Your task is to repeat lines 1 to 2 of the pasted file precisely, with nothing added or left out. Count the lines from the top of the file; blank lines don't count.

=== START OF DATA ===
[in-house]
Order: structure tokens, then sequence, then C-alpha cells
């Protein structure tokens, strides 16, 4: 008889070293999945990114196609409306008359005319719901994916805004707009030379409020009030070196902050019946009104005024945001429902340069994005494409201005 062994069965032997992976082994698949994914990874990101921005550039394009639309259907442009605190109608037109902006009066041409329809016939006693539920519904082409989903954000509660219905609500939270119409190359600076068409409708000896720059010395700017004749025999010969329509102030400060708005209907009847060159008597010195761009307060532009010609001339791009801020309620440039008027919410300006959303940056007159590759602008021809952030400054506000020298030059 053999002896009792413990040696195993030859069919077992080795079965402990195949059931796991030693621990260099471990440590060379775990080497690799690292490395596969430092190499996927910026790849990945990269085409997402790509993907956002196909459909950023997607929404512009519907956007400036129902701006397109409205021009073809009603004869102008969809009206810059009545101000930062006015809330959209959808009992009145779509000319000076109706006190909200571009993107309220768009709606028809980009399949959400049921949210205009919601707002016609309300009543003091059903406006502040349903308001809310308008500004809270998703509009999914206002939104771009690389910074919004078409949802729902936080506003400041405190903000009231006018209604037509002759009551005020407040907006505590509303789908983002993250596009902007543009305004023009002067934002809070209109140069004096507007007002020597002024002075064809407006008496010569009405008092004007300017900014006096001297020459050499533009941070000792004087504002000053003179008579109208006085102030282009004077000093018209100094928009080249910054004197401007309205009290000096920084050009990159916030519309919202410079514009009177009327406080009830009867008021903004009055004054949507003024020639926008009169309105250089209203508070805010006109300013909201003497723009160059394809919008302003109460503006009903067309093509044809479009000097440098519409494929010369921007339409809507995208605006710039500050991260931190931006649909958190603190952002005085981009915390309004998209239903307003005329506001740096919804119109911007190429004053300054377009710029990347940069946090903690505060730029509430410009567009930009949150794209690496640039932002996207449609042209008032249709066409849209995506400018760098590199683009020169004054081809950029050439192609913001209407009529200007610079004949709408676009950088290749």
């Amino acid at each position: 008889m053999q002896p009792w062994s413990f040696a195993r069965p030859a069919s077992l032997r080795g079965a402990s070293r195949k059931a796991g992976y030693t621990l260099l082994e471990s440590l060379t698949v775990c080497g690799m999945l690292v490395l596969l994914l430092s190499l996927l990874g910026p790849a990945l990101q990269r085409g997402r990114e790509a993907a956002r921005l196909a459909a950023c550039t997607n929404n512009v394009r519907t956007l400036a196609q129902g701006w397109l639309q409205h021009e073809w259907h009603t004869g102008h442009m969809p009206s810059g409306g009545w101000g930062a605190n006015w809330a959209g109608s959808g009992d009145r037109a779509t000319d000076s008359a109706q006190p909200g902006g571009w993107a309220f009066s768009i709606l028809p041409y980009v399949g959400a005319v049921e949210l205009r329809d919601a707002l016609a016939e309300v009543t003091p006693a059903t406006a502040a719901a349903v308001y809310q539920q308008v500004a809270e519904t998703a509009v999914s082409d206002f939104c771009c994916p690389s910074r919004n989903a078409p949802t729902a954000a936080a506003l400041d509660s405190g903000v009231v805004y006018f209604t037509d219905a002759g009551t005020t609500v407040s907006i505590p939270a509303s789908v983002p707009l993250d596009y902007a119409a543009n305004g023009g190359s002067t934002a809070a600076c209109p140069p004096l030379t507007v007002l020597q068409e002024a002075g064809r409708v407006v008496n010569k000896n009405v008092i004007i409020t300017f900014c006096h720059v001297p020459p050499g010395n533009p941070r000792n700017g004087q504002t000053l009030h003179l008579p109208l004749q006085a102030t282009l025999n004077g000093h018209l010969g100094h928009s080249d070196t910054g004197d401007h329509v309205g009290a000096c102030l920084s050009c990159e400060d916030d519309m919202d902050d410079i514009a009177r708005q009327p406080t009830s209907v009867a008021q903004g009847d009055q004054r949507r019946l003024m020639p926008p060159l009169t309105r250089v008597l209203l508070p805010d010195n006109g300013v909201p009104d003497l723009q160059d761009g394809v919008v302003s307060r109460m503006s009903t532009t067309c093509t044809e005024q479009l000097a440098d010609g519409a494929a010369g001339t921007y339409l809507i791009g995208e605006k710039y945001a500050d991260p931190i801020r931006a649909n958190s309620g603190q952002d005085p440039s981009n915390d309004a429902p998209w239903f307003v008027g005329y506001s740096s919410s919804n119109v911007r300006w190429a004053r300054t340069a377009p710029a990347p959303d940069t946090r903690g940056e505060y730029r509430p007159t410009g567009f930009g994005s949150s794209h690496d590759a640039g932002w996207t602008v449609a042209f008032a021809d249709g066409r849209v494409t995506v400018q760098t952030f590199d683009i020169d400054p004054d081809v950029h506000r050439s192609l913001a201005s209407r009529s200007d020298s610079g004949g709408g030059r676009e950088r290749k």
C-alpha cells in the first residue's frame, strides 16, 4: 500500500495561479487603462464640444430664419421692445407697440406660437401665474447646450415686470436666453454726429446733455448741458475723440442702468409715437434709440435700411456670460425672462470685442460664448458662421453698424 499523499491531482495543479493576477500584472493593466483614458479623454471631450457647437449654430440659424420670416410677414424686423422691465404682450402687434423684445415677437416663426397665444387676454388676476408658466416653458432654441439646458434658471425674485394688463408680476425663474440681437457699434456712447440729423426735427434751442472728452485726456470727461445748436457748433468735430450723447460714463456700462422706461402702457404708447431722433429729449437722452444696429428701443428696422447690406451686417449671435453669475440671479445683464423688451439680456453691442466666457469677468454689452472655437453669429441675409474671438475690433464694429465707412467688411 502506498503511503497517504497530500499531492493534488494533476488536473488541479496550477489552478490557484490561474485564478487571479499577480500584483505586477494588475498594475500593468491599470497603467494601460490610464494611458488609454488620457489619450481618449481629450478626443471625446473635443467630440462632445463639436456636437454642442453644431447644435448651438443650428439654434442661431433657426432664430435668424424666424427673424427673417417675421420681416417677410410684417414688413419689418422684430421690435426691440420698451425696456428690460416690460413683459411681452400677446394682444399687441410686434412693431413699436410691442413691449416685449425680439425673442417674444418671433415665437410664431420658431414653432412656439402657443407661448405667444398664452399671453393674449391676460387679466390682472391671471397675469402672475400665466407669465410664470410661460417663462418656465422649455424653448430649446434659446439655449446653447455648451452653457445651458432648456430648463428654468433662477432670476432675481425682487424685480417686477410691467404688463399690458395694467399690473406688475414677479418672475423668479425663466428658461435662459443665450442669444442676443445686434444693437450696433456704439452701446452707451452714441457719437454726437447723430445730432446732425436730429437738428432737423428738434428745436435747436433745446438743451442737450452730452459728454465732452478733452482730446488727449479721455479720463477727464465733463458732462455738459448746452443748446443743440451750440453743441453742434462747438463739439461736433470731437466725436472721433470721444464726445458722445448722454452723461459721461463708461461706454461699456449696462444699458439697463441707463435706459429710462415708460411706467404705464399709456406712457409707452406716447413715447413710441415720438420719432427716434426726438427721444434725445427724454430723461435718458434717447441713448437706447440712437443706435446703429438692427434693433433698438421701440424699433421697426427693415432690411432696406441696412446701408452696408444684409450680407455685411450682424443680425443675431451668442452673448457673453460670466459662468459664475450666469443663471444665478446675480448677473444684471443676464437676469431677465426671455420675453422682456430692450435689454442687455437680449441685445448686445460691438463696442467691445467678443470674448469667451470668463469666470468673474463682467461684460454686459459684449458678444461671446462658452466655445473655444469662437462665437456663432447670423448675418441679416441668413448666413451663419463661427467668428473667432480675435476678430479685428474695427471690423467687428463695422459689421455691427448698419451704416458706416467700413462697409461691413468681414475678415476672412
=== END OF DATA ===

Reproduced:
[in-house]
Order: structure tokens, then sequence, then C-alpha cells